But yeah, Guile is nice. It's got some cool features (it's one of the few schemes with native thread support, for one), and while it's not as easy as CHICKEN or Gambit, you can bind to C with relative ease.

There are less libraries for Guile than there are for CHICKEN, but most of the big stuff is there. Also, the average API quality in libraries is significantly higher (for example, compare guile-ncurses to the CHICKEN ncurses egg).

  No.20442

guile is the worst scheme implementation by far.

slow
bloat (compare the required dependencies with chicken or gambit or racket)
incomplete
GNU

it does look like a random scheme implementation from the 80's for the programming techniques of the past.

  No.20458

>>20408
The last time I used Guile, I had a great time calling C code from it, but when I tried to write some networking code, I started to get really annoyed. Scheme is dynamically typed, but because there's usually some kind of object or record system built in it's usually not a hassle. The records in the Guile networking library are represented by arrays with no type checking. I had a bug where I was passing the wrong object to a function. This was extremely hard to debug because the accessor functions were just wrappers over array indexing, so I could call accessors on the wrong objects and still get a value back. The type system was actually worse than C. It was like writing code in Python, but instead of attribute errors raising exceptions they just silently gave an incorrect value.

  No.20464

>>20458

Wow. That is actually awful. Like, really, really bad. How the hell did someone come up with that, and how the fuarrrk did they think it was a good idea?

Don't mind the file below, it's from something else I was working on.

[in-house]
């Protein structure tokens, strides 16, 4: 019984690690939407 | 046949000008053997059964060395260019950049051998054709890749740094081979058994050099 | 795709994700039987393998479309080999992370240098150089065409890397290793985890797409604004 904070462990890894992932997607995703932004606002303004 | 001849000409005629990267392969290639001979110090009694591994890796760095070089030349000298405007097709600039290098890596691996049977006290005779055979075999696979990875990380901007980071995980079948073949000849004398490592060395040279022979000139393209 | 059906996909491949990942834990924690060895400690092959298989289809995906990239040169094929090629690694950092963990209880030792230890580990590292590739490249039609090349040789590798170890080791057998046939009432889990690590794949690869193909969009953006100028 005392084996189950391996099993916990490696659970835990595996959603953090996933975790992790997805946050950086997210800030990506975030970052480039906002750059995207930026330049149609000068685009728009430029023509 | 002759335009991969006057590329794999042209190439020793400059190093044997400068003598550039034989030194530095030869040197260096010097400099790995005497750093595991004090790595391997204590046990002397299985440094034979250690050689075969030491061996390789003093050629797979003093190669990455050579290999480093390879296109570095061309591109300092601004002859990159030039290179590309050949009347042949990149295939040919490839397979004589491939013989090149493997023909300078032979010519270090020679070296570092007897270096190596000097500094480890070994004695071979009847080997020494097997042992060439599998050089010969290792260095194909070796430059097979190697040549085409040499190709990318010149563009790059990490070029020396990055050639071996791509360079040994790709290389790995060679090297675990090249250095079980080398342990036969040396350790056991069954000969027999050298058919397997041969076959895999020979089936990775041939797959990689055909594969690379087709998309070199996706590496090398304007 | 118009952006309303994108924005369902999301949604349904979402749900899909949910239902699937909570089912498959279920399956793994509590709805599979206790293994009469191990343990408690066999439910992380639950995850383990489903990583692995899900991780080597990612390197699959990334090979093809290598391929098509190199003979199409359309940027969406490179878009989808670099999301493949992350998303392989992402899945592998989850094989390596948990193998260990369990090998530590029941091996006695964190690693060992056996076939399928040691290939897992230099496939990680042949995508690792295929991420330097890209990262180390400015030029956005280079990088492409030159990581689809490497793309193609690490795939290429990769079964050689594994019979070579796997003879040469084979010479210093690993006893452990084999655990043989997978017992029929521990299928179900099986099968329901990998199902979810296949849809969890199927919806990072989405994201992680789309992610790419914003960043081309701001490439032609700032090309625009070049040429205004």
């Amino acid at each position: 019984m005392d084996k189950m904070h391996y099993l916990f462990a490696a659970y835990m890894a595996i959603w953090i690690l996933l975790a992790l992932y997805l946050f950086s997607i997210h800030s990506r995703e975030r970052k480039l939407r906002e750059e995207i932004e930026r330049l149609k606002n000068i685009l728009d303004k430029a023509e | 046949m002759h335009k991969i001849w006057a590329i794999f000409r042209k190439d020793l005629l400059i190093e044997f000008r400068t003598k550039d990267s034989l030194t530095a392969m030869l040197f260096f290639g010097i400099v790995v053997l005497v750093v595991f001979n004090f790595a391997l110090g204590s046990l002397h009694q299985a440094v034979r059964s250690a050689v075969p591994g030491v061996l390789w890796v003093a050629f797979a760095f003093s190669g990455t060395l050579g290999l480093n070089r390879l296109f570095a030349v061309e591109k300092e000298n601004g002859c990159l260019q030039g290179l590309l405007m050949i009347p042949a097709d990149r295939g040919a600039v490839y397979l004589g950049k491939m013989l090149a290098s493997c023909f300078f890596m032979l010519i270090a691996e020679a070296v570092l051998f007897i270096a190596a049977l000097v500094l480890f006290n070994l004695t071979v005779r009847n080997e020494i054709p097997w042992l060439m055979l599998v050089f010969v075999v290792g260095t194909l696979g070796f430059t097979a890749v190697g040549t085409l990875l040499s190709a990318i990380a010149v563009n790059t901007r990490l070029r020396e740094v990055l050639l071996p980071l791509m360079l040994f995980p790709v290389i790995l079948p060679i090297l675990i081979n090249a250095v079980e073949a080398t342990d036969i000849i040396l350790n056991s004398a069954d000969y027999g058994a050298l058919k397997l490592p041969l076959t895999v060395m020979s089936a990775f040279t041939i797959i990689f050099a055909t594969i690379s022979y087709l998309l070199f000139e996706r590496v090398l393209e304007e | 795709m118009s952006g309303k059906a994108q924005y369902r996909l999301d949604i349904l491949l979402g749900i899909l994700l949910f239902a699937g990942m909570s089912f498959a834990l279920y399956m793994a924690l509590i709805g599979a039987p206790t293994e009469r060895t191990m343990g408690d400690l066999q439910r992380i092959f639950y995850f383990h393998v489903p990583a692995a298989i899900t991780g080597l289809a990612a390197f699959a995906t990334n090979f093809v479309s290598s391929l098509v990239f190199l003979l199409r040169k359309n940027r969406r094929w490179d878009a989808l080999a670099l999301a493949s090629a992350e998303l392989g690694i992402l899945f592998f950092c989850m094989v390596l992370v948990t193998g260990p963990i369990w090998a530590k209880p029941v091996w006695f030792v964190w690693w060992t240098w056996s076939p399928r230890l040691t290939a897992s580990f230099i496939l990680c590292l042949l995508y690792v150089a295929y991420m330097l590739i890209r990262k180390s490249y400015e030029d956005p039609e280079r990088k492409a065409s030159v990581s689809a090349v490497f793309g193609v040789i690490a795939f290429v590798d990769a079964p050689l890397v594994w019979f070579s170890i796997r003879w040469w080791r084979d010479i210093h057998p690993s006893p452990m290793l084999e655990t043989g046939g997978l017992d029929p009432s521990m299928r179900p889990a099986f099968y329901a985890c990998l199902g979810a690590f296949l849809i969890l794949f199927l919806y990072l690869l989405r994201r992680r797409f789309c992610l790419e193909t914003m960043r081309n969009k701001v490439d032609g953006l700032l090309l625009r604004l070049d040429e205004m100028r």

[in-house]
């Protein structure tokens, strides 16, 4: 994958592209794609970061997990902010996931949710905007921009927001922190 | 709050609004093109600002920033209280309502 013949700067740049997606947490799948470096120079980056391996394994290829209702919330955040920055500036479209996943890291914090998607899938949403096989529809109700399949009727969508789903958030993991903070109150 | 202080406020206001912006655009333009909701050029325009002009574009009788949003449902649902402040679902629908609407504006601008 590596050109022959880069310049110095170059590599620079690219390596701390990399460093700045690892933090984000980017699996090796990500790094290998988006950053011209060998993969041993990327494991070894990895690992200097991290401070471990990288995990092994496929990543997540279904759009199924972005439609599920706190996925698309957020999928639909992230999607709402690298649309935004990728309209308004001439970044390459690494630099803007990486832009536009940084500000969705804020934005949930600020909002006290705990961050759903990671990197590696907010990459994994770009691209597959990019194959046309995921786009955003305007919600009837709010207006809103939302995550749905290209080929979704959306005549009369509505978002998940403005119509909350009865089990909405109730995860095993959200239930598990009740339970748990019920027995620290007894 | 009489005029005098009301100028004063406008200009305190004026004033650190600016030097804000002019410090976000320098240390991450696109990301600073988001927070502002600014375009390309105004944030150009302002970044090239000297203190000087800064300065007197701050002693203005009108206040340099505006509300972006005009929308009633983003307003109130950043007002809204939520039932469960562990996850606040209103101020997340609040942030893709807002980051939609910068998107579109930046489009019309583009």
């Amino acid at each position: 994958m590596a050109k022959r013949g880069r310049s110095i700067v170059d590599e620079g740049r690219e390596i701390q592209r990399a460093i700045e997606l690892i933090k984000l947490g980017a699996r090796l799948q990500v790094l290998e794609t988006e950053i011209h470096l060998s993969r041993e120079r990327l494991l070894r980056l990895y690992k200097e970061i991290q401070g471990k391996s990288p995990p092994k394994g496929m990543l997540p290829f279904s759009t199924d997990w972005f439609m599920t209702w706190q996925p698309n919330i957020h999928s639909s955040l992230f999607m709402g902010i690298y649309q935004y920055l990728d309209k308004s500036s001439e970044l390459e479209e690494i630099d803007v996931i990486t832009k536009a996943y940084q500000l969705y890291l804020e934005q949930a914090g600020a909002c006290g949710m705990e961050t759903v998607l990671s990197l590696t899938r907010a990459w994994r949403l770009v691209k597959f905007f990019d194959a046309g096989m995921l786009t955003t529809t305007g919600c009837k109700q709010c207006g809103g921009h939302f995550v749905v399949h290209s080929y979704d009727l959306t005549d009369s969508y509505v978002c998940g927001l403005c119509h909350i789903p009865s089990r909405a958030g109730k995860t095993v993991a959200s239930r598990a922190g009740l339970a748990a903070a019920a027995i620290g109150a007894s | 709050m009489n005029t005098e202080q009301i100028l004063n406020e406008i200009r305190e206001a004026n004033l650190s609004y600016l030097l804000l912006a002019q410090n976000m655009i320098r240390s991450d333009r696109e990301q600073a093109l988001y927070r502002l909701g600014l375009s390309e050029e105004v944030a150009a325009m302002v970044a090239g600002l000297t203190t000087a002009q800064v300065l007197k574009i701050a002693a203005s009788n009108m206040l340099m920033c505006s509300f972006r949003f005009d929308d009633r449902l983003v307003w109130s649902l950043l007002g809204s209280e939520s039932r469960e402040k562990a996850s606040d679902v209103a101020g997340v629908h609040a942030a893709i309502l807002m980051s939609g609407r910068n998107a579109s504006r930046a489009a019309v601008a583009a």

No.20467

>>20458
Racket is a little big, and not extraordinarily fast, but as far as I can tell it does everything else right... it has a good C FFI (has some constructs for common C features, e.g. C structs, return codes, multi-value returns using out pointers), straightforward implementation of structs, extremely easy threading, support for exception throwing & handling.
I'm not sure if it's any good for embedding into C applications, but so far it's been pretty awesome on its own, in my experience.

  No.20482

>>20467
Racket has way too much complexity in core, IMHO. It's not actually badly designed, but it's irritatingly large. In CHICKEN, and other more minimalist Schemes, you can hold most of the language in your head, which means that you know exactly what tools you have available.

  No.20485

>>20340
do you have a link to the code you could share please?

  No.20489

>>20482
It's true that it's pretty big, but after some time I've come to appreciate just having hash tables, bytes, etc. After using other languages which are large (e.g. Haskell) I've come around on this one. Racket is at its core simple, its best features are sometimes just large macro systems (something it is very good at!). For example, syntax-parse compiles to simpler forms completely. I think Racket's really neat, especially its language building framework. (And ESPECIALLY how languages are truly just macros too, that compile to #lang racket!)